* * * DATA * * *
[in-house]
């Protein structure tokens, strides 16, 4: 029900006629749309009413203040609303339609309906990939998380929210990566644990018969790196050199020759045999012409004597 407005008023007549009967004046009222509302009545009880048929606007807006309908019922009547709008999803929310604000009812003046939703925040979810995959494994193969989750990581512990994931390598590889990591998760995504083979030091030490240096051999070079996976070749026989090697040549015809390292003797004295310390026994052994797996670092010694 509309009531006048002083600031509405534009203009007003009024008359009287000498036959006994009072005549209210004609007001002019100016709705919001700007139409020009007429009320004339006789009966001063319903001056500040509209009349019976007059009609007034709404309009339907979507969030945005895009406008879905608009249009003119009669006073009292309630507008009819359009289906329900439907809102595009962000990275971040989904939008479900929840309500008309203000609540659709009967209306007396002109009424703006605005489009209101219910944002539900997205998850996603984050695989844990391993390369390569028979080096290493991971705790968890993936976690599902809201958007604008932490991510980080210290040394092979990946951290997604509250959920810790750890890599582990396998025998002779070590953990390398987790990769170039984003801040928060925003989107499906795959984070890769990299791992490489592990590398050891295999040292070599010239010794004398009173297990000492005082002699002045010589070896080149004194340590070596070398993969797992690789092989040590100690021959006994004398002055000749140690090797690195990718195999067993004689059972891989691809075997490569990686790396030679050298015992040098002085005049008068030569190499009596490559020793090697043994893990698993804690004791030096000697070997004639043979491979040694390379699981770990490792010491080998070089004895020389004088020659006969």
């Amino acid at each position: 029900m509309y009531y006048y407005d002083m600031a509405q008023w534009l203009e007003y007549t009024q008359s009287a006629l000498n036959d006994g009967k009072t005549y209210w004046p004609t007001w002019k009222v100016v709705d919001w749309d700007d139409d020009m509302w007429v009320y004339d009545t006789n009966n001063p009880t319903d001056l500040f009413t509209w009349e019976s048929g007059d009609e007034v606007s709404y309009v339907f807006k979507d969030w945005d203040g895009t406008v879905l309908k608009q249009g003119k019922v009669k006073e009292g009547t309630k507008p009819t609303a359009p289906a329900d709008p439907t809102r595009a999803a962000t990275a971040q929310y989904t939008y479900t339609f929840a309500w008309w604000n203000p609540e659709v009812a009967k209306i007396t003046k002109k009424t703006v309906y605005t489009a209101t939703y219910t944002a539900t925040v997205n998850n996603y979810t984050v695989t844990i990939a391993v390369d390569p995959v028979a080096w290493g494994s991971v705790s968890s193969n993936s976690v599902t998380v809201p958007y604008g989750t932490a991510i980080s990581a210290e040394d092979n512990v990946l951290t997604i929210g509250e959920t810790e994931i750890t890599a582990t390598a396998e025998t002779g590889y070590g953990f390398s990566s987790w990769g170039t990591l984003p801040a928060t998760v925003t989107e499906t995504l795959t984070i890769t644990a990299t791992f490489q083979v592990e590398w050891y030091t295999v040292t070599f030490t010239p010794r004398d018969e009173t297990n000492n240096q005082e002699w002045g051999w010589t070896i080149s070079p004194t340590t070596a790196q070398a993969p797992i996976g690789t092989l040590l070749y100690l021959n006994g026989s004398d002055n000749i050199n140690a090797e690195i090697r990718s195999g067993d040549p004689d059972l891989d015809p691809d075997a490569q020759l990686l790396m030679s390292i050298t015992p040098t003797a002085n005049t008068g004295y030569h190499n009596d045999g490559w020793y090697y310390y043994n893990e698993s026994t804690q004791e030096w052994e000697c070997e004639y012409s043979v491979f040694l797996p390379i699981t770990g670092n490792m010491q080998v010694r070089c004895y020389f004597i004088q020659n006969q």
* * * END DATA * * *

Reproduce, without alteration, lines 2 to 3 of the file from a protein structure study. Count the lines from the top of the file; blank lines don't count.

């Protein structure tokens, strides 16, 4: 029900006629749309009413203040609303339609309906990939998380929210990566644990018969790196050199020759045999012409004597 407005008023007549009967004046009222509302009545009880048929606007807006309908019922009547709008999803929310604000009812003046939703925040979810995959494994193969989750990581512990994931390598590889990591998760995504083979030091030490240096051999070079996976070749026989090697040549015809390292003797004295310390026994052994797996670092010694 509309009531006048002083600031509405534009203009007003009024008359009287000498036959006994009072005549209210004609007001002019100016709705919001700007139409020009007429009320004339006789009966001063319903001056500040509209009349019976007059009609007034709404309009339907979507969030945005895009406008879905608009249009003119009669006073009292309630507008009819359009289906329900439907809102595009962000990275971040989904939008479900929840309500008309203000609540659709009967209306007396002109009424703006605005489009209101219910944002539900997205998850996603984050695989844990391993390369390569028979080096290493991971705790968890993936976690599902809201958007604008932490991510980080210290040394092979990946951290997604509250959920810790750890890599582990396998025998002779070590953990390398987790990769170039984003801040928060925003989107499906795959984070890769990299791992490489592990590398050891295999040292070599010239010794004398009173297990000492005082002699002045010589070896080149004194340590070596070398993969797992690789092989040590100690021959006994004398002055000749140690090797690195990718195999067993004689059972891989691809075997490569990686790396030679050298015992040098002085005049008068030569190499009596490559020793090697043994893990698993804690004791030096000697070997004639043979491979040694390379699981770990490792010491080998070089004895020389004088020659006969």
């Amino acid at each position: 029900m509309y009531y006048y407005d002083m600031a509405q008023w534009l203009e007003y007549t009024q008359s009287a006629l000498n036959d006994g009967k009072t005549y209210w004046p004609t007001w002019k009222v100016v709705d919001w749309d700007d139409d020009m509302w007429v009320y004339d009545t006789n009966n001063p009880t319903d001056l500040f009413t509209w009349e019976s048929g007059d009609e007034v606007s709404y309009v339907f807006k979507d969030w945005d203040g895009t406008v879905l309908k608009q249009g003119k019922v009669k006073e009292g009547t309630k507008p009819t609303a359009p289906a329900d709008p439907t809102r595009a999803a962000t990275a971040q929310y989904t939008y479900t339609f929840a309500w008309w604000n203000p609540e659709v009812a009967k209306i007396t003046k002109k009424t703006v309906y605005t489009a209101t939703y219910t944002a539900t925040v997205n998850n996603y979810t984050v695989t844990i990939a391993v390369d390569p995959v028979a080096w290493g494994s991971v705790s968890s193969n993936s976690v599902t998380v809201p958007y604008g989750t932490a991510i980080s990581a210290e040394d092979n512990v990946l951290t997604i929210g509250e959920t810790e994931i750890t890599a582990t390598a396998e025998t002779g590889y070590g953990f390398s990566s987790w990769g170039t990591l984003p801040a928060t998760v925003t989107e499906t995504l795959t984070i890769t644990a990299t791992f490489q083979v592990e590398w050891y030091t295999v040292t070599f030490t010239p010794r004398d018969e009173t297990n000492n240096q005082e002699w002045g051999w010589t070896i080149s070079p004194t340590t070596a790196q070398a993969p797992i996976g690789t092989l040590l070749y100690l021959n006994g026989s004398d002055n000749i050199n140690a090797e690195i090697r990718s195999g067993d040549p004689d059972l891989d015809p691809d075997a490569q020759l990686l790396m030679s390292i050298t015992p040098t003797a002085n005049t008068g004295y030569h190499n009596d045999g490559w020793y090697y310390y043994n893990e698993s026994t804690q004791e030096w052994e000697c070997e004639y012409s043979v491979f040694l797996p390379i699981t770990g670092n490792m010491q080998v010694r070089c004895y020389f004597i004088q020659n006969q």